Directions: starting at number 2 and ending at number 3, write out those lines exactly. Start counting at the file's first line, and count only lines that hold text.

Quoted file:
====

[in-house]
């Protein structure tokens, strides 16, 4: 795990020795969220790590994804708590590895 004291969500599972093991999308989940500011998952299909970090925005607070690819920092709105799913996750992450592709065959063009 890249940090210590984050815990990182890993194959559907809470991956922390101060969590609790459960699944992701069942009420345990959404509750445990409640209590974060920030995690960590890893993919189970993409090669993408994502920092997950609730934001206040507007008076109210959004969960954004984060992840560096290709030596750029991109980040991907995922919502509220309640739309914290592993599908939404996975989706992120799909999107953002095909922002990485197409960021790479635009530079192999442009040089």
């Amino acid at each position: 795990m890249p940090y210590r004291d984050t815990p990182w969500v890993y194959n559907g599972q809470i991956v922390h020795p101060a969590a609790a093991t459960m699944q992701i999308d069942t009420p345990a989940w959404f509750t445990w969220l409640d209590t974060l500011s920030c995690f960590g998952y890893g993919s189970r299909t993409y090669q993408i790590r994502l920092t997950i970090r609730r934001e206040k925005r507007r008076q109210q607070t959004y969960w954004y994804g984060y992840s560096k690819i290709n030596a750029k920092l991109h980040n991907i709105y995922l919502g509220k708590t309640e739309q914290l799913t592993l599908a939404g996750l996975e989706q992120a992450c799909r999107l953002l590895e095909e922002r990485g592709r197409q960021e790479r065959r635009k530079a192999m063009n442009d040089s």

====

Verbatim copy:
């Protein structure tokens, strides 16, 4: 795990020795969220790590994804708590590895 004291969500599972093991999308989940500011998952299909970090925005607070690819920092709105799913996750992450592709065959063009 890249940090210590984050815990990182890993194959559907809470991956922390101060969590609790459960699944992701069942009420345990959404509750445990409640209590974060920030995690960590890893993919189970993409090669993408994502920092997950609730934001206040507007008076109210959004969960954004984060992840560096290709030596750029991109980040991907995922919502509220309640739309914290592993599908939404996975989706992120799909999107953002095909922002990485197409960021790479635009530079192999442009040089």
């Amino acid at each position: 795990m890249p940090y210590r004291d984050t815990p990182w969500v890993y194959n559907g599972q809470i991956v922390h020795p101060a969590a609790a093991t459960m699944q992701i999308d069942t009420p345990a989940w959404f509750t445990w969220l409640d209590t974060l500011s920030c995690f960590g998952y890893g993919s189970r299909t993409y090669q993408i790590r994502l920092t997950i970090r609730r934001e206040k925005r507007r008076q109210q607070t959004y969960w954004y994804g984060y992840s560096k690819i290709n030596a750029k920092l991109h980040n991907i709105y995922l919502g509220k708590t309640e739309q914290l799913t592993l599908a939404g996750l996975e989706q992120a992450c799909r999107l953002l590895e095909e922002r990485g592709r197409q960021e790479r065959r635009k530079a192999m063009n442009d040089s």